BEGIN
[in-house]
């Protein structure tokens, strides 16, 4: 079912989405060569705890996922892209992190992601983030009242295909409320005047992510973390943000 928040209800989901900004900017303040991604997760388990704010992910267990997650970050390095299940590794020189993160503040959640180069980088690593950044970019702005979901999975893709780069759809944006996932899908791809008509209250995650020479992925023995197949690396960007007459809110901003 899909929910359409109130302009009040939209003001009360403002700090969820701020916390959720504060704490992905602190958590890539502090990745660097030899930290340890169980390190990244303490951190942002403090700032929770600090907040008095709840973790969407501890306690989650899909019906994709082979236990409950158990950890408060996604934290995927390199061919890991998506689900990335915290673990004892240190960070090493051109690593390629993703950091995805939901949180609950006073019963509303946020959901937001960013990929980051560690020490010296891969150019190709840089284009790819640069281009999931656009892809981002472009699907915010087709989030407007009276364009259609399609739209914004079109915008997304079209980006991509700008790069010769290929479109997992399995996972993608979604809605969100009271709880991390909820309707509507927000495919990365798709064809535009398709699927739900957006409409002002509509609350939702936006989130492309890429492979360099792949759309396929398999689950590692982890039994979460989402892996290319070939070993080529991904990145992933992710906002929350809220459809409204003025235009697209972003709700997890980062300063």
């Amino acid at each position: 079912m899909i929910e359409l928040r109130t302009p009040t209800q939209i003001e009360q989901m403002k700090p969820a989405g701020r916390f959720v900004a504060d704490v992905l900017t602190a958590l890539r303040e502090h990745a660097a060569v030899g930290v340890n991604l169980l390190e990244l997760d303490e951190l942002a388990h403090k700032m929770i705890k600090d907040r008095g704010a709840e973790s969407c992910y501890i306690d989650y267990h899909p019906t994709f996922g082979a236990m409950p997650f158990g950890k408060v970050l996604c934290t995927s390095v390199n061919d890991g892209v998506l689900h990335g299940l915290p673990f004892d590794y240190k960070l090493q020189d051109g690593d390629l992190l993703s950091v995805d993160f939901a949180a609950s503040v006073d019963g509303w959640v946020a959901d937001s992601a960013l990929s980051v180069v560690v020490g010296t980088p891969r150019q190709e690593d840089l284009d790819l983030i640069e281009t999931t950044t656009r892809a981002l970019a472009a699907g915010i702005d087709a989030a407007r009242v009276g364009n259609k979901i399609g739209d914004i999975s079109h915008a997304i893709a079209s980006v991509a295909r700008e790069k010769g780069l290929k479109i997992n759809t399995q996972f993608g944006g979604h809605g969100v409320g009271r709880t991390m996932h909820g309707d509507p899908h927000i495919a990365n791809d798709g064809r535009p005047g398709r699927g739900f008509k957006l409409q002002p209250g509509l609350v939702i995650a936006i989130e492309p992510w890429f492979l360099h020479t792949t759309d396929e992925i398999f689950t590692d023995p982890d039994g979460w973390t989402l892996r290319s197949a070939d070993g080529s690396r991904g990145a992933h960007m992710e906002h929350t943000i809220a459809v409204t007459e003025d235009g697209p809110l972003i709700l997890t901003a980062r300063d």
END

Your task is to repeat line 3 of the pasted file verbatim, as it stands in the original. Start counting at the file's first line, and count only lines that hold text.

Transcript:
């Amino acid at each position: 079912m899909i929910e359409l928040r109130t302009p009040t209800q939209i003001e009360q989901m403002k700090p969820a989405g701020r916390f959720v900004a504060d704490v992905l900017t602190a958590l890539r303040e502090h990745a660097a060569v030899g930290v340890n991604l169980l390190e990244l997760d303490e951190l942002a388990h403090k700032m929770i705890k600090d907040r008095g704010a709840e973790s969407c992910y501890i306690d989650y267990h899909p019906t994709f996922g082979a236990m409950p997650f158990g950890k408060v970050l996604c934290t995927s390095v390199n061919d890991g892209v998506l689900h990335g299940l915290p673990f004892d590794y240190k960070l090493q020189d051109g690593d390629l992190l993703s950091v995805d993160f939901a949180a609950s503040v006073d019963g509303w959640v946020a959901d937001s992601a960013l990929s980051v180069v560690v020490g010296t980088p891969r150019q190709e690593d840089l284009d790819l983030i640069e281009t999931t950044t656009r892809a981002l970019a472009a699907g915010i702005d087709a989030a407007r009242v009276g364009n259609k979901i399609g739209d914004i999975s079109h915008a997304i893709a079209s980006v991509a295909r700008e790069k010769g780069l290929k479109i997992n759809t399995q996972f993608g944006g979604h809605g969100v409320g009271r709880t991390m996932h909820g309707d509507p899908h927000i495919a990365n791809d798709g064809r535009p005047g398709r699927g739900f008509k957006l409409q002002p209250g509509l609350v939702i995650a936006i989130e492309p992510w890429f492979l360099h020479t792949t759309d396929e992925i398999f689950t590692d023995p982890d039994g979460w973390t989402l892996r290319s197949a070939d070993g080529s690396r991904g990145a992933h960007m992710e906002h929350t943000i809220a459809v409204t007459e003025d235009g697209p809110l972003i709700l997890t901003a980062r300063d």